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The Most Expensive Government Regulation Ever Nears Approval

Most Expensive Government Regulation Ever

A recent update of a study conducted last year for the National Association of Manufacturers (NAM) verifies what many people feared – proposed EPA ozone regulations could be the most expensive in U.S. history, hurting businesses, workers, and American families alike.

Data compiled by National Economic Research Associates show that lowering already tight ozone standards could reduce U.S. GDP by $140 billion per year, costing our nation about $1.7 trillion from 2017 to 2040. The equivalent of 1.4 million jobs would be lost annually, with the average U.S. household suffering an $830 drop in purchasing power.

In Ohio, our Gross State Product would go down $22 billion over a two-decade period, with almost 23,000 job equivalents eliminated every year. It would cost Ohio businesses and communities $840 million to try to comply with the proposed 65 parts per billion ozone standard.

NAM president and CEO Jay Timmons reacted strongly to this news, pointing out that the resurgence of U.S. manufacturing – that is creating jobs and boosting local economies across the nation – is put at risk by this overreaching government regulatory plan. He said, “This data confirms our long-held concern that revisions to the ozone standard represent one of the most significant threats, not just to our manufacturing sector, but to our economy at large.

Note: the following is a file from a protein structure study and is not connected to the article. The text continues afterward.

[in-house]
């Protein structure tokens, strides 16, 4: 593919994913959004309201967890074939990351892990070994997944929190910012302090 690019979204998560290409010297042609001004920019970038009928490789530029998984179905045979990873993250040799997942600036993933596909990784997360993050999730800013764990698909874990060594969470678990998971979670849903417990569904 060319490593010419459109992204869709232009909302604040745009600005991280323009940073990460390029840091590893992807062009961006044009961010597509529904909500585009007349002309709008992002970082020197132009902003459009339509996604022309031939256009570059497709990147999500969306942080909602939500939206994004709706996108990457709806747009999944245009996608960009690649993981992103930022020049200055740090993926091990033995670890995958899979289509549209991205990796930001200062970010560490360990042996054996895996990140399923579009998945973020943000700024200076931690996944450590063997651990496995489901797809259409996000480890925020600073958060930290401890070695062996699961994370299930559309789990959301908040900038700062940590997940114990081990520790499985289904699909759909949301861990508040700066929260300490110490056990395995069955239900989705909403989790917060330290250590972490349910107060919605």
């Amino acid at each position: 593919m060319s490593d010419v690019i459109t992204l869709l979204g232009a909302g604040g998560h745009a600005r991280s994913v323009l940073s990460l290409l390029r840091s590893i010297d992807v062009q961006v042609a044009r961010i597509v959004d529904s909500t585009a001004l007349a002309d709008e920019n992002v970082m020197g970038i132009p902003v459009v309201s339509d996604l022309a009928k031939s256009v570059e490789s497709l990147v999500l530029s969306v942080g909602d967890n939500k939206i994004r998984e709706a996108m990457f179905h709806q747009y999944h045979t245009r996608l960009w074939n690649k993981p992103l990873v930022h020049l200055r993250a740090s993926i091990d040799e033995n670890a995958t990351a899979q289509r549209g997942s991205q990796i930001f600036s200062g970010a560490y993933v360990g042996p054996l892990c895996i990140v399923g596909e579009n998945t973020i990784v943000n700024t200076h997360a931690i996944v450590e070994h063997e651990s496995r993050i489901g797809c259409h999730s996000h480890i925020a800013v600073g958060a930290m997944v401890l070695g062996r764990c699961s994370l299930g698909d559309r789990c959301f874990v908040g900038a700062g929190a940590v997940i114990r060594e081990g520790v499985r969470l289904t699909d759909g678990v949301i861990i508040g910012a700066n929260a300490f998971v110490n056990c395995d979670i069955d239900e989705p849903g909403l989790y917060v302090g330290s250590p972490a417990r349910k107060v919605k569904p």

EPA Sign

The proposed change in ozone rules is particularly disappointing considering there is no real reason for the EPA to go down this road. Ozone standards already in place have done a commendable job of improving air quality – even as large parts of the country still struggle to meet them. Ozone-forming emissions are half of what they were in 1980, and if the EPA simply left existing standards alone we could expect emissions to decrease an additional 36 percent.

And the EPA can do that. Under the Clean Air Act, the EPA is required to review the standards every five years, but they are under no obligation to revise them. Leaving them unchanged would continue to protect air quality and public health, without producing devastating economic consequences.

The Obama Administration itself stopped a 2011 EPA effort to reduce ozone restrictions, and they are accepting public comments on the current proposal until March 17. Based on these latest figures, Americans who are concerned about the possible effects of lowering ozone standards should definitely make their feelings known.

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